Throughout the Cold War, the United States was concerned about the Soviet nuclear threat. As such, the US military constantly came up with weapons designed to counter and/or thwart any attempted assault. Among them was the M28/M29 Davy Crockett Weapon System, a rather unique recoilless rifle geared toward infantrymen serving in Europe.
Development of the M28/M29 Davy Crockett Weapon System
The M28/M29 Davy Crockett Weapon System came about as a way for the US Army to protect West Germany and Europe from a potential Soviet invasion. The hope was that, should the need arise, those charged with patroling the border could fire the nuclear projectile and provide themselves with 48 hours to prepare a conventional response.
In 1957, the Atomic Energy Commission (AEC) charged Maj. Gen. John H. Hinrichs, the Army’s chief of ordnance, with pairing a recently-developed miniature warhead with a brand new weapon system, under the Battle Group Atomic Delivery System (BGADS) Program. It subsequently became the first project assigned to the US Army Weapon Command in Rock Island, Illinois.
Upon the Davy Crockett Weapon System being approved, it was produced at Picatinny Arsenal.
M388 nuclear projectile
Despite being one of the smallest nuclear weapon systems ever developed, the M28/M29 Davy Crockett could fire a projectile with a yield of 20 tons of TNT. Called the M388, it consisted of a W54 Mod 2 nuclear warhead, which was nicknamed the “atomic watermelon” because of its shape.
The M388 featured a two-position height-of-burst switch, a time delay dial and a safety switch. The time dial doubled as a second safety switch, as it also had a “safe” setting. Once configured by the operators, the projectile could be fired, after which four fins would stretch out to provide stabilization during its 100-MPH-flight.
M28/M29 Davy Crockett Weapon System specs
The M388 could be fired via two different-sized launchers: the 120 mm M28 and 155 mm M29. The former, weighing 185 pounds, had a range of around 1.25 miles and was equipped with a 20 mm spotting rifle, from which operators fired a depleted uranium round that told them if their trajectory was on-point. The latter, with a weight of 440 pounds, had a range of 2.5 miles and a 37 mm rifle.
Depending on the type, a different cartridge was used to propel the M388 into the air. The M28 was powered by a five-kilogram cartridge, while the M29 used either a five- or eight-kilogram one, depending on the desired range. They could also be mounted on an aluminum tripod, an M113 armored personnel vehicle or a military Jeep. Infantrymen used the M113, while airborne units mounted the weapon system on Jeeps.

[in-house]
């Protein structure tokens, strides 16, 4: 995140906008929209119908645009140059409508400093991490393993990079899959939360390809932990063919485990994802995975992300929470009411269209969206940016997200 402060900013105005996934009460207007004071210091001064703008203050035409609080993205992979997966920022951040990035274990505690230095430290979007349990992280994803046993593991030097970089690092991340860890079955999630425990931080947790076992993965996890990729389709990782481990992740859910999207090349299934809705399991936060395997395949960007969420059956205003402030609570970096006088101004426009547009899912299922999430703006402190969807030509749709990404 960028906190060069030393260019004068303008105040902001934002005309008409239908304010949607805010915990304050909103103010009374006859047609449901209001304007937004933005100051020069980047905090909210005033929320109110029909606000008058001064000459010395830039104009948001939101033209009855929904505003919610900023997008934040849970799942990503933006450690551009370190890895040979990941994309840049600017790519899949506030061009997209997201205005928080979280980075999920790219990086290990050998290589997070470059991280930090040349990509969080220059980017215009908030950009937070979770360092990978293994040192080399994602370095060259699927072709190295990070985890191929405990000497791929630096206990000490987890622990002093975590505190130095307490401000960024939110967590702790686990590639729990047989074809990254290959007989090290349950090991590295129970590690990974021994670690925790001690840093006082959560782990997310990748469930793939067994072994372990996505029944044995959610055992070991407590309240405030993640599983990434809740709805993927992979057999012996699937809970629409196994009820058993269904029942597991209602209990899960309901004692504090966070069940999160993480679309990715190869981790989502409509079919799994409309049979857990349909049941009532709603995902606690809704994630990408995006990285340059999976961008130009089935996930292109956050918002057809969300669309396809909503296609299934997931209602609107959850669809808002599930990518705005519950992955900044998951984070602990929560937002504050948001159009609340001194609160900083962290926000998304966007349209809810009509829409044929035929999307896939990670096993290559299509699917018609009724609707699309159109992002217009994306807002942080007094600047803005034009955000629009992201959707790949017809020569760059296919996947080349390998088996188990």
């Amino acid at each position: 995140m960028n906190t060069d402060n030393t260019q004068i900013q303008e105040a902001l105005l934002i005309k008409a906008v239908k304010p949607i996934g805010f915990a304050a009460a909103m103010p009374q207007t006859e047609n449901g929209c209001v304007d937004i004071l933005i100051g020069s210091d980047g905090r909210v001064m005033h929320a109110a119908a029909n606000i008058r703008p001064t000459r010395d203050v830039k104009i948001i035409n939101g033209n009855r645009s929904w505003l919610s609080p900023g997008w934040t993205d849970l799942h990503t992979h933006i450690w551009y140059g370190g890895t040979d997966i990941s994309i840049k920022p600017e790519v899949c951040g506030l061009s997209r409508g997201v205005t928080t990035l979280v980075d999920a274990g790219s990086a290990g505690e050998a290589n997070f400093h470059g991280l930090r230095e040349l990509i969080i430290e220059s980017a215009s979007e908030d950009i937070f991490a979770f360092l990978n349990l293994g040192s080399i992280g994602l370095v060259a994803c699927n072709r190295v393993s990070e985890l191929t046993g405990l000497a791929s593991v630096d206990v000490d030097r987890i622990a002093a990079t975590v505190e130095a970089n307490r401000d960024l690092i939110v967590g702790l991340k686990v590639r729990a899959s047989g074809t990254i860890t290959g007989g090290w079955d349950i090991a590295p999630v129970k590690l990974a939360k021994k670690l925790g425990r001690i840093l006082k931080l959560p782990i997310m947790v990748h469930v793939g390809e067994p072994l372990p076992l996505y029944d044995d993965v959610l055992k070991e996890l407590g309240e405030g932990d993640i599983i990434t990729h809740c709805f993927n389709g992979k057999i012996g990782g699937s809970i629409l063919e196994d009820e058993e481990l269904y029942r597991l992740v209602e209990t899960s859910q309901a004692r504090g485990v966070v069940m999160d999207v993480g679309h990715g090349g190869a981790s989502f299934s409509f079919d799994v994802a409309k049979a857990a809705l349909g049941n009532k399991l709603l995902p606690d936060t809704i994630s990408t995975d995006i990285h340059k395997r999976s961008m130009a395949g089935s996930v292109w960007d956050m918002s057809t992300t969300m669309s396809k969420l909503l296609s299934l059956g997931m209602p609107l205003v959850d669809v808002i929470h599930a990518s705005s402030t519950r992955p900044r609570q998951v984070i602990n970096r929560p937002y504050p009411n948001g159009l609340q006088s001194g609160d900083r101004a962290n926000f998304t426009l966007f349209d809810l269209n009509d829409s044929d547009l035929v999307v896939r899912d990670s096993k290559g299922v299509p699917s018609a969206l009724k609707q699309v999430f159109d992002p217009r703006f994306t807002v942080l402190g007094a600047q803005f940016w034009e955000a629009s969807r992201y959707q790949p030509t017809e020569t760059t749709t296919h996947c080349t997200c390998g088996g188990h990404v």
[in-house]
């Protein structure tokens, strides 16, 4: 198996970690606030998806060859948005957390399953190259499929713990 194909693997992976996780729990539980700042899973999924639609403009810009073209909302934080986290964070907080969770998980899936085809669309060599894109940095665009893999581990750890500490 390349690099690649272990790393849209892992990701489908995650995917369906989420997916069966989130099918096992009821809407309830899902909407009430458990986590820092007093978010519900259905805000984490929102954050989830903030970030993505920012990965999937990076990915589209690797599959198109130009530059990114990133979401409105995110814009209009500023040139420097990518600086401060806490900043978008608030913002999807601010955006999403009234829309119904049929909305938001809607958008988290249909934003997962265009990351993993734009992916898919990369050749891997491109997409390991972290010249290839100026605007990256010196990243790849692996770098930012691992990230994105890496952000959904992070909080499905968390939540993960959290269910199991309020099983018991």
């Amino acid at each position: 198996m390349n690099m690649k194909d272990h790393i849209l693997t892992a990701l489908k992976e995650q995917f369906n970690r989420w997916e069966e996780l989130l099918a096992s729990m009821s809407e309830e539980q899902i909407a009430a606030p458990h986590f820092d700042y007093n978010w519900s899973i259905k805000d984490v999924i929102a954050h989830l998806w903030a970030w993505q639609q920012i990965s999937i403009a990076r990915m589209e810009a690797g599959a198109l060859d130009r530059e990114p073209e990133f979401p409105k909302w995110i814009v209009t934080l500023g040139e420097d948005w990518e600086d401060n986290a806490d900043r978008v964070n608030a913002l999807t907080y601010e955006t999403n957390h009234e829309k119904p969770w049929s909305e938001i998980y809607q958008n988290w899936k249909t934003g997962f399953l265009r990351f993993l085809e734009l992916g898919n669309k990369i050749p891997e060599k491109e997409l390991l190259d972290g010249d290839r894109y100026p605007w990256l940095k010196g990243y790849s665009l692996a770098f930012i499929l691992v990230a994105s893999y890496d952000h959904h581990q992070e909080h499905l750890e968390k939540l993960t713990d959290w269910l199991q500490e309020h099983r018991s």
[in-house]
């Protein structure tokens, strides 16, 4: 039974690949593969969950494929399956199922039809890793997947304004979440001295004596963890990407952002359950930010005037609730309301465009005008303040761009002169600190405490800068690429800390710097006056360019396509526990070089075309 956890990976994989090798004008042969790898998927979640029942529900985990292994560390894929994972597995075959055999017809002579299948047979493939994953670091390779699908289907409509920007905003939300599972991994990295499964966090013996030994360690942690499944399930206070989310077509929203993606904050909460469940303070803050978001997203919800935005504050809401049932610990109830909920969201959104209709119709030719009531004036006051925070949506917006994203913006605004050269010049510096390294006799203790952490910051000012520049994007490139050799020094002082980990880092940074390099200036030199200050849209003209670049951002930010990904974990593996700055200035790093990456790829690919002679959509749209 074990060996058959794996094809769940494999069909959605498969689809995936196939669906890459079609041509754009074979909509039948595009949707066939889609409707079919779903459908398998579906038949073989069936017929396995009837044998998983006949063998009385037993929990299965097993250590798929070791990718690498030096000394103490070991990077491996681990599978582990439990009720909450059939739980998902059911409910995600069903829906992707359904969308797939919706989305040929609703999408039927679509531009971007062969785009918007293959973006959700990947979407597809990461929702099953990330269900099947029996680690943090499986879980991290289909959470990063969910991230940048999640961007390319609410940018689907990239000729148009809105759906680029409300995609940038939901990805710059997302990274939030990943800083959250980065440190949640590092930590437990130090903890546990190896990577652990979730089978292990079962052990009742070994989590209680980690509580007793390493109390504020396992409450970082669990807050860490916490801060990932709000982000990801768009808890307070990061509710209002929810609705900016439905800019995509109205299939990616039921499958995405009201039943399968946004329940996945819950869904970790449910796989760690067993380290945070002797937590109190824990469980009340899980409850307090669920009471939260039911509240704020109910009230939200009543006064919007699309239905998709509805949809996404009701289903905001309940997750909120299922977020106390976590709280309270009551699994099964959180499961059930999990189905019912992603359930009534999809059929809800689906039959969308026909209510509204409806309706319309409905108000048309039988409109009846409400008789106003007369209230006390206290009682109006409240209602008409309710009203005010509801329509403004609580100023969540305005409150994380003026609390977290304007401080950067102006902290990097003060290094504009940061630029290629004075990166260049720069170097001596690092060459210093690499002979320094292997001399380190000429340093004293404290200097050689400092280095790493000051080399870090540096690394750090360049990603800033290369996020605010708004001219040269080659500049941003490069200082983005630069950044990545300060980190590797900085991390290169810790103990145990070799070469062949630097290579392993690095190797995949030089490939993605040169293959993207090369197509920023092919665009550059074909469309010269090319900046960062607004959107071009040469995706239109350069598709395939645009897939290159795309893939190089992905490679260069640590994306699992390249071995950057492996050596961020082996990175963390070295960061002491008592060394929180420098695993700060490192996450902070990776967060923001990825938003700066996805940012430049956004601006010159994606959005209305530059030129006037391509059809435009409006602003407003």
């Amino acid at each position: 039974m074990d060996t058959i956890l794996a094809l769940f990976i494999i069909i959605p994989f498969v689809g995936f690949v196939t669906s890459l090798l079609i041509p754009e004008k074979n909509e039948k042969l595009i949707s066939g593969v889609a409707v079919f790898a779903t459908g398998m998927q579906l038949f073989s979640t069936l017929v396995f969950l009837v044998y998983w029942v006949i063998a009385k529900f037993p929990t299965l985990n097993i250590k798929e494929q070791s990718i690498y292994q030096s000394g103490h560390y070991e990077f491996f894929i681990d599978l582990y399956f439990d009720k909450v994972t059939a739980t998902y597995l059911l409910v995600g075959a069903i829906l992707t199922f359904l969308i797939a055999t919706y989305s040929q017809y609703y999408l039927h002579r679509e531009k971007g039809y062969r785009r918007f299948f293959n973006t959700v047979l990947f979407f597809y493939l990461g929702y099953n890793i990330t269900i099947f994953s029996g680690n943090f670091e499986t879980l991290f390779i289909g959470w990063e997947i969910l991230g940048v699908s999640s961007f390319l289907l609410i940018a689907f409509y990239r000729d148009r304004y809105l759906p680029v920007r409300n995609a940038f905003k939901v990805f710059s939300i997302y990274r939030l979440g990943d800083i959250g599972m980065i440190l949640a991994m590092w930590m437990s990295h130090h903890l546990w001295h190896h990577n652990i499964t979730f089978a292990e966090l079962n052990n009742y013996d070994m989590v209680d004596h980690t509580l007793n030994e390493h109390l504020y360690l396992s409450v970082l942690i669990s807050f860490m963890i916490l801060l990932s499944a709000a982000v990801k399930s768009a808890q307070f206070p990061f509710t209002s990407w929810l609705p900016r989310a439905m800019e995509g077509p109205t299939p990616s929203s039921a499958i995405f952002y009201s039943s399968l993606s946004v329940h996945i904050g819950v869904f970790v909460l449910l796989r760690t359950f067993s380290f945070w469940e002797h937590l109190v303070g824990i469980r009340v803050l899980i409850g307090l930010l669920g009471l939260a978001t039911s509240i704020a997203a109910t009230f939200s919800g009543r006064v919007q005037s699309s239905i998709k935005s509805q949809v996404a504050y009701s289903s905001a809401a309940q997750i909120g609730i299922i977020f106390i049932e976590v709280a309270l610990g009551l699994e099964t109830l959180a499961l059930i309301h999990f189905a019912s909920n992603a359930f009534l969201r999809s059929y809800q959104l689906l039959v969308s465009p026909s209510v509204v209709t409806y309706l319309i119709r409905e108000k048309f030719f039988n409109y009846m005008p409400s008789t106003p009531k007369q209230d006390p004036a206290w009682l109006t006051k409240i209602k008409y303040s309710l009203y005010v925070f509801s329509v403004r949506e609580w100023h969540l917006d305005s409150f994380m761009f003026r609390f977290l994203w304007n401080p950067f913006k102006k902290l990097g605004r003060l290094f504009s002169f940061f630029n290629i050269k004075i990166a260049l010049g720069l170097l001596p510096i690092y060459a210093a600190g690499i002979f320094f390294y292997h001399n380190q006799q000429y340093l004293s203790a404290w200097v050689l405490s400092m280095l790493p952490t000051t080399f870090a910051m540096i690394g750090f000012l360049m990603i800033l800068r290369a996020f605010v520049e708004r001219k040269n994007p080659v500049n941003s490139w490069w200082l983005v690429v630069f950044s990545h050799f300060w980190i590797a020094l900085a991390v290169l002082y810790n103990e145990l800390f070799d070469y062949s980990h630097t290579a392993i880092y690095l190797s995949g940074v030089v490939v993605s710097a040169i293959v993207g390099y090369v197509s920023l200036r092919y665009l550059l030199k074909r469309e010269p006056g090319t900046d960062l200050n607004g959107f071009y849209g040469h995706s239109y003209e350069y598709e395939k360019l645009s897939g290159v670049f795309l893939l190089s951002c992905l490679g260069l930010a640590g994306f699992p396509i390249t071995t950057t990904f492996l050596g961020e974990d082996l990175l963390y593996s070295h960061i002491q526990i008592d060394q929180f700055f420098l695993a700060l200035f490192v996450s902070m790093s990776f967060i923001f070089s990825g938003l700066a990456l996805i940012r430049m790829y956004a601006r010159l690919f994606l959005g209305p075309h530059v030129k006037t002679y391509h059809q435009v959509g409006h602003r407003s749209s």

Testing the M28/M29 Davy Crockett Weapon System
For four years, the M28/M29 Davy Crockett Weapon System underwent a series of tests at Forts Greely and Wainwright, Alaska, as well as at Yuma Proving Ground, in Arizona. It was also tested at the Pōhakuloa Training Area in Hawaii. Rounds containing depleted uranium were used during this time, to decrease the risk of radiation poisoning for those conducting the trials.
While the recoilless rifle never wound up seeing combat action, it was deployed across the world. The first to receive it were the Seventh Army’s infantry and armored battalions, who were stationed in West Germany and tasked with the protecting the Fulda Gap. Elsewhere, the Davy Crockett was equipped by personnel stationed in South Korea, Guam, Hawaii and Okinawa – basically, anywhere that was threatened by the Soviet Union.
Effects of nuclear radiation
Given it was an infantry weapon, the US Army had to be careful about the level of radiation omitted by the M388 fired by the M28/M29 Davy Crockett Weapon System. Aware that those within 1.7 miles of the blast could be hit by nuclear material, the Army told servicemen to only deploy the recoilless gun from behind a hill and to keep their heads down until the warhead had detonated. To further ensure the safety of operators, a 22-meter-long detonating cord was used.
While those firing the weapon system were given precautions to follow, the enemy, for obvious reasons, weren’t. Those standing within 150 meters of the detonation site would be exposed to enough radiation to kill them in a matter of minutes, while those at other distances could expect to perish anywhere from a few hours to less than two weeks after exposure.
Retirement of the M28/M29 Davy Crockett Weapon System
The US Army began to wind down its use of the M28/M29 Davy Crockett Weapon System in 1967, with its removal from service in Europe. This left the 82nd Airborne Division‘s 55th and 56th Infantry Platoons as the only remaining wielders of the recoilless gun – that is, until the units were deactivated in 1968.
The weapon system was officially retired from service in 1971, with Brig. Gen. Alvin Cowan, assistant division commander of the 3rd Armored Division, stating that the decision was two-fold. Along with the high personnel costs associated with operating the Davy Crockett in the field, there was a “great fear that some sergeant would start a nuclear war.”
More from us: Puckle Gun: The Early Machine Gun That Fired Both Round and Square Bullets
Since the Davy Crockett Weapon System was retired, a number of units have found their way into museums, where they’re on-display to the public. In 2005, the Army announced it had uncovered 600 pounds of depleted uranium at the training sites at which the recoilless gun was fired. It’s estimated that around 12,405 acres could be contaminated.